Working together to preserve Basing House
Tuesday, 17 July 2012
Joint press release issued on behalf of the Heritage Lottery Fund and Hampshire County Council
The final phase of work, to give visitors a fascinating picture of life at one of Hampshire's most historic sites, will now get underway thanks to a grant of £624,000 from the Heritage Lottery Fund (HLF).
Basing House, site of the greatest private mansion in Tudor England, will remain open for everyone to enjoy, as Hampshire County Council begins work on three key projects:
1) Completing the transformation of Basing Grange, through the refurbishment of the cow byre building into an education workshop. This will become a key part of the visitor and learning experience, providing a hub for community engagement.
2) Installing a viewing platform which will provide a birds-eye view of the remains of the Tudor House, the Civil War earthworks and Basing Common (the site of the main Parliamentary siege camp).
3) Repairing and conserving the historic brickwork and surviving archaeological remains of the once-great Tudor mansion, to enable future generations of visitors to continue to enjoy this nationally important historic site.
The education workshop will provide the space to support community activity and temporary exhibitions, focusing on conservation and archaeological research on the Basing House site. Working with Hampshire County Council, students from Basingstoke College of Technology Construction will also be offered unique, hands-on work experience sessions at the site. An annual archaeological programme will provide further training for budding young archaeologists under the supervision of experts. A wide range of volunteer training opportunities will be designed focusing on conservation and heritage skills, working with Hampshire Building Conservation Trust.
During the last three years HLF grants, totalling more than £1million, have helped to transform the site which was once the largest private house in Tudor England until its destruction following a siege by Oliver Cromwell's forces during the Civil War. The grants have already helped create a visitor centre in the restored Grade 1 listed Great Barn, improved access and signage throughout the historic site, and established a museum displaying artefacts recovered from the site.
Together with partnership funding from Basingstoke and Deane Borough Council and other grants, Basing House is now one of the top historic sites in the South East of England. It is also now home to an impressive LEGO model of the full Tudor Mansion and its grounds, built at Milestones Museum.
Stuart McLeod, Head of Heritage Lottery Fund South East England. said:
"This was a once great mansion whose destruction testifies to the violence of the Civil War. This project will help conserve valuable remains while creating many opportunities for students and volunteers to acquire skills and knowledge, all of which will help protect heritage for future generations."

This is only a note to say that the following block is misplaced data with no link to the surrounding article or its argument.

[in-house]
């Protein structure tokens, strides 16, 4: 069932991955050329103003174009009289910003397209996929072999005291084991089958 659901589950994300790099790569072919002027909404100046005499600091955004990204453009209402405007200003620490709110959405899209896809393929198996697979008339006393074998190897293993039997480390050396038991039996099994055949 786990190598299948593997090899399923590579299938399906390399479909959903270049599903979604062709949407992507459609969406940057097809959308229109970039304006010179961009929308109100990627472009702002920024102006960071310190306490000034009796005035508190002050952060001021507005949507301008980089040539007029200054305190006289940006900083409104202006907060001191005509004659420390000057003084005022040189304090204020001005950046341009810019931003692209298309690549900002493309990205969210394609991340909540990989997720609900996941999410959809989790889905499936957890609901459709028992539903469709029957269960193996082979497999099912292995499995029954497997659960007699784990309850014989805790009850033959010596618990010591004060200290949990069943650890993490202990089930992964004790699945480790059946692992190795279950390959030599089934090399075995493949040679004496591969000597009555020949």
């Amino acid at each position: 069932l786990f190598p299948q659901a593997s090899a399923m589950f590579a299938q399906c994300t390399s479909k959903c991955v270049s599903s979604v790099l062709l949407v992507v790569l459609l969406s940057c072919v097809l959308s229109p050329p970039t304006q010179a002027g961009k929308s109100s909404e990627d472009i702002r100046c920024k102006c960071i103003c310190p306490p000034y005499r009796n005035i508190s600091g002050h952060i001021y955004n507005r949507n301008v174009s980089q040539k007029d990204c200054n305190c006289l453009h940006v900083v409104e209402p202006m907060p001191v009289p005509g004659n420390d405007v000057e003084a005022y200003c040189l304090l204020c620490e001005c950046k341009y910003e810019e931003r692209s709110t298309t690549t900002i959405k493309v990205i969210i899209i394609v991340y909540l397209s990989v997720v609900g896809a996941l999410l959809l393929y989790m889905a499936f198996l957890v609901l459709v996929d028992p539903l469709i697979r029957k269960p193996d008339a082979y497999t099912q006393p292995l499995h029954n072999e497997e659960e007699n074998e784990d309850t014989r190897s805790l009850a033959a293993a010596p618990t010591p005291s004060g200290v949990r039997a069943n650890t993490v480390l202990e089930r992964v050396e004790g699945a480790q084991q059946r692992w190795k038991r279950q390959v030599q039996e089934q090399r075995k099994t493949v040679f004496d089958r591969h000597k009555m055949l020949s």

Hampshire County Council' Executive Member for Culture and Recreation, Councillor Keith Chapman, said:
"Basing House is one of the most prominent historic sites in Hampshire telling the story of one of the most important periods in our country's history. Visitors can get a real flavour of that remarkable story and this project promises to protect the historic remains as well as educate future generations about that period."
- Basing House was built by William Paulet, 1st Marquess of Winchester, who served Henry VIII, Edward VI, Mary I and Elizabeth I. The Paulet family remained loyal to the monarchy during the Civil War and, as a Royalist stronghold, Basing House was besieged on three occasions. The third and final siege, in 1645, was directed by Oliver Cromwell himself who brought with him the largest artillery at his disposal. The house was successfully stormed and, following its capture, Parliament ordered the destruction of the buildings.
- The cow byre, built in the 18th century, is a Grade II listed structure and its transformation to an education workshop will be carried out in consultation with English Heritage.
- Using money raised through the National Lottery, the Heritage Lottery Fund (HLF) sustains and transforms a wide range of heritage for present and future generations to take part in, learn from and enjoy. From museums, parks and historic places to archaeology, natural environment and cultural traditions, we invest in every part of our diverse heritage. HLF has supported more than 30,000 projects, allocating over £4.9billion across the UK, with over £500 million granted in the South East alone.